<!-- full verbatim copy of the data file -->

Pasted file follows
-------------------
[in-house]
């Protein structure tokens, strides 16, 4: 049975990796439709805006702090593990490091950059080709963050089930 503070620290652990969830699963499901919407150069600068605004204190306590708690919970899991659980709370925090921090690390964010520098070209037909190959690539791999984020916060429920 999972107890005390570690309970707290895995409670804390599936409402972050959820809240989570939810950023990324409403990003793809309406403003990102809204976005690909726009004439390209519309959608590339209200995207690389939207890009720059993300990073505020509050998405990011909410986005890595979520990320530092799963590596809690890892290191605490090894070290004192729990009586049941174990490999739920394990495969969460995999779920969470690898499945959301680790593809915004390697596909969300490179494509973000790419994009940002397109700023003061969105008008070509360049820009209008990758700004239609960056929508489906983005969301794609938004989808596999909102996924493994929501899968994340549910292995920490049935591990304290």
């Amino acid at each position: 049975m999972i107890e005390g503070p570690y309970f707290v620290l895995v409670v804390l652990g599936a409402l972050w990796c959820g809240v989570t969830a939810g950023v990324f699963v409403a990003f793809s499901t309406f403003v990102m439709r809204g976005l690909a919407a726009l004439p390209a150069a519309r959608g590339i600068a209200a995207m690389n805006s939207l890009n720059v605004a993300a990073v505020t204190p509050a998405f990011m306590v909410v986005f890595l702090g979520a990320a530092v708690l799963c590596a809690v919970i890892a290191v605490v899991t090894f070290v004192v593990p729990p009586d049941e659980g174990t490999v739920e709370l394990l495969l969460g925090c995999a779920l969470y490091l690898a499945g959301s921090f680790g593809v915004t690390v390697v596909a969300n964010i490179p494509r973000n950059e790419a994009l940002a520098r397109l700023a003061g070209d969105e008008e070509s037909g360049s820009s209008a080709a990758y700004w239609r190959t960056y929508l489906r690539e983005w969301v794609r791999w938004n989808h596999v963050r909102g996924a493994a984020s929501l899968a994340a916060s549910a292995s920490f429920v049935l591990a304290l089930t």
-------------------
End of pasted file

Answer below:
[in-house]
């Protein structure tokens, strides 16, 4: 049975990796439709805006702090593990490091950059080709963050089930 503070620290652990969830699963499901919407150069600068605004204190306590708690919970899991659980709370925090921090690390964010520098070209037909190959690539791999984020916060429920 999972107890005390570690309970707290895995409670804390599936409402972050959820809240989570939810950023990324409403990003793809309406403003990102809204976005690909726009004439390209519309959608590339209200995207690389939207890009720059993300990073505020509050998405990011909410986005890595979520990320530092799963590596809690890892290191605490090894070290004192729990009586049941174990490999739920394990495969969460995999779920969470690898499945959301680790593809915004390697596909969300490179494509973000790419994009940002397109700023003061969105008008070509360049820009209008990758700004239609960056929508489906983005969301794609938004989808596999909102996924493994929501899968994340549910292995920490049935591990304290």
């Amino acid at each position: 049975m999972i107890e005390g503070p570690y309970f707290v620290l895995v409670v804390l652990g599936a409402l972050w990796c959820g809240v989570t969830a939810g950023v990324f699963v409403a990003f793809s499901t309406f403003v990102m439709r809204g976005l690909a919407a726009l004439p390209a150069a519309r959608g590339i600068a209200a995207m690389n805006s939207l890009n720059v605004a993300a990073v505020t204190p509050a998405f990011m306590v909410v986005f890595l702090g979520a990320a530092v708690l799963c590596a809690v919970i890892a290191v605490v899991t090894f070290v004192v593990p729990p009586d049941e659980g174990t490999v739920e709370l394990l495969l969460g925090c995999a779920l969470y490091l690898a499945g959301s921090f680790g593809v915004t690390v390697v596909a969300n964010i490179p494509r973000n950059e790419a994009l940002a520098r397109l700023a003061g070209d969105e008008e070509s037909g360049s820009s209008a080709a990758y700004w239609r190959t960056y929508l489906r690539e983005w969301v794609r791999w938004n989808h596999v963050r909102g996924a493994a984020s929501l899968a994340a916060s549910a292995s920490f429920v049935l591990a304290l089930t």